As the great powers maneuver and threaten, Syria burns. It is a historic tragedy that threatens the fragile ties that have bound a fraying network of diverse peoples in an age-old civilization.
That President Bashar Assad’s government now finds itself in the position of defending an ancient Christian community against attacking Islamist rebels is an irony that might twist Westerners in knots. What side are we supposed to be on?
We are not supposed to be on the side of poison gas, though we have been on that side before, as when the Reagan administration ignored Saddam Hussein’s use of gas against Iranians and Kurds.
Now Assad has used poison gas against fellow Syrians, and the Obama administration is trying to persuade Congress to authorize a retaliatory strike by American forces.
That he has involved Congress in the debate was either deeply mistaken or deeply correct. If quick action was needed, it would have been best to steer clear of Congress’ paralysis and dysfunction. But if public support is important, then getting support from Congress might at least enlist the legislative branch in persuading the public that an attack on Syria is justified.
Sens. Patrick Leahy and Bernard Sanders and Rep. Peter Welch are not yet persuaded. The foolish adventures of the last decade, as well as the difficulties in Afghanistan, have left them with a bitter taste about military campaigns in the Middle East and Asia.
At the same time, they are three members of Congress who are especially sensitive to the demands of human rights, and they are not likely to look away at the depredations of dictators such as Assad. Nor should they.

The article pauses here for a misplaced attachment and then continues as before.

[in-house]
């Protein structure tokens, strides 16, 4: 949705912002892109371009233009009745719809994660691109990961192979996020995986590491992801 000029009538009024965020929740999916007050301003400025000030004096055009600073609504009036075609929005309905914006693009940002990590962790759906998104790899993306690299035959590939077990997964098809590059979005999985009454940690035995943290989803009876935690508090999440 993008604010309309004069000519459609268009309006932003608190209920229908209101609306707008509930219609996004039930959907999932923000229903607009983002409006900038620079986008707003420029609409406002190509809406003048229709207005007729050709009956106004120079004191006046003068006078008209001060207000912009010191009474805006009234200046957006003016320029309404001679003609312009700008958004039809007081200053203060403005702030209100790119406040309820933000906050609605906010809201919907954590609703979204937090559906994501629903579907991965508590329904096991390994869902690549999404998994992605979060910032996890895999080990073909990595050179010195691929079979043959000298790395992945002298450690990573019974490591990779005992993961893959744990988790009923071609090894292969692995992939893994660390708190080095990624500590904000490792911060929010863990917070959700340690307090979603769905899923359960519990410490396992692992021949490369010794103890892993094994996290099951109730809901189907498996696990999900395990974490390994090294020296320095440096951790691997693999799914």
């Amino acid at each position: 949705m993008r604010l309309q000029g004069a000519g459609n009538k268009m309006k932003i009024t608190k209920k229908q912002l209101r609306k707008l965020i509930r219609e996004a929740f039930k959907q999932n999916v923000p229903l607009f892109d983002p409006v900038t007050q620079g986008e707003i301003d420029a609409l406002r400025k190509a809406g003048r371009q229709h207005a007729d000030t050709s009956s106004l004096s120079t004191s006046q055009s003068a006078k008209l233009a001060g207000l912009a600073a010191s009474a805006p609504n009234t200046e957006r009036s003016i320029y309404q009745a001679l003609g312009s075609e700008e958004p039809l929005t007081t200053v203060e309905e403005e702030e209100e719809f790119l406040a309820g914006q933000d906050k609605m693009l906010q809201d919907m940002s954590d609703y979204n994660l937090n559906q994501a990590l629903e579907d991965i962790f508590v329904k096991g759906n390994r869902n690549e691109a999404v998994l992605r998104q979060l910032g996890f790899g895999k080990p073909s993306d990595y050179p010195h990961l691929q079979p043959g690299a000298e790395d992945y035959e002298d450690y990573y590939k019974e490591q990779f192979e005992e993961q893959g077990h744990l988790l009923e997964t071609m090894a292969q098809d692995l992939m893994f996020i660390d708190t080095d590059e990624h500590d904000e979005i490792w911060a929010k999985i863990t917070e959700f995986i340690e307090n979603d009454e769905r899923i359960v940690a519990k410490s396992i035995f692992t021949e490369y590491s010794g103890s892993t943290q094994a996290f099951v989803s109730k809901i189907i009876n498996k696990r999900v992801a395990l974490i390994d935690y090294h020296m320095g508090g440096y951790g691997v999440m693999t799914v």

One reason to remain wary of action in Syria is that U.S. attacks inevitably radicalize part of the Muslim world, even when those attacks are justified, as in Afghanistan. In some respects we cannot help but make things worse when we land with big feet among Muslim peoples. Our wars in Afghanistan and Iraq have helped created new generations of jihadis. Whatever side we are on, we are making enemies of someone. (See: Egypt.)
Now the Russians and the Syrians are holding out the possibility that intervention might be avoided. Syria has agreed with a Russian plan to put its chemical weapons under international supervision. The Obama administration immediately warned that the plan might be a stalling tactic. It would most certainly become a protracted cat-and-mouse game between the Assad regime and international inspectors. But it puts the onus on Assad never to use chemical weapons again.
The offer comes at a time when Obama’s bid for support faces uncertain prospects in Congress. Congress would be well advised to strengthen Obama’s hand by passing a resolution authorizing an attack if Syria reneges on promises to give up its chemical weapons. The United States would be securing a gain by putting those hideous weapons out of bounds and establishing that Assad is a pariah for having used them.
It is unclear whether the proposal will survive even a day as high-stakes diplomacy runs its course, involving the French, among others. But Obama is right to force the issue on chemical weapons.
Meanwhile, the war continues in Syria, and the Middle East appears to be entering a phase of tragic loss. Built into the logic of every tyranny are the elements of its own undoing, and the nations of the region have had a long history of tyranny.
Now subject peoples are struggling to breathe free, even if their causes do not promise freedom for everyone.
For Islamic radicals, freedom is the freedom to do it their way. The liberal dream of a pluralistic society, where Sunni lives peacefully next to Shia, Muslim next to Christian and Jew, is cowering in the shadows of the old marketplaces, where the shrapnel is flying.
A few rockets launched by America are not going to redeem that dream, though they could remind Assad that the world is watching and he will have to pay a price for his ruthlessness.
Leahy, Sanders and Welch need to stand with Obama.
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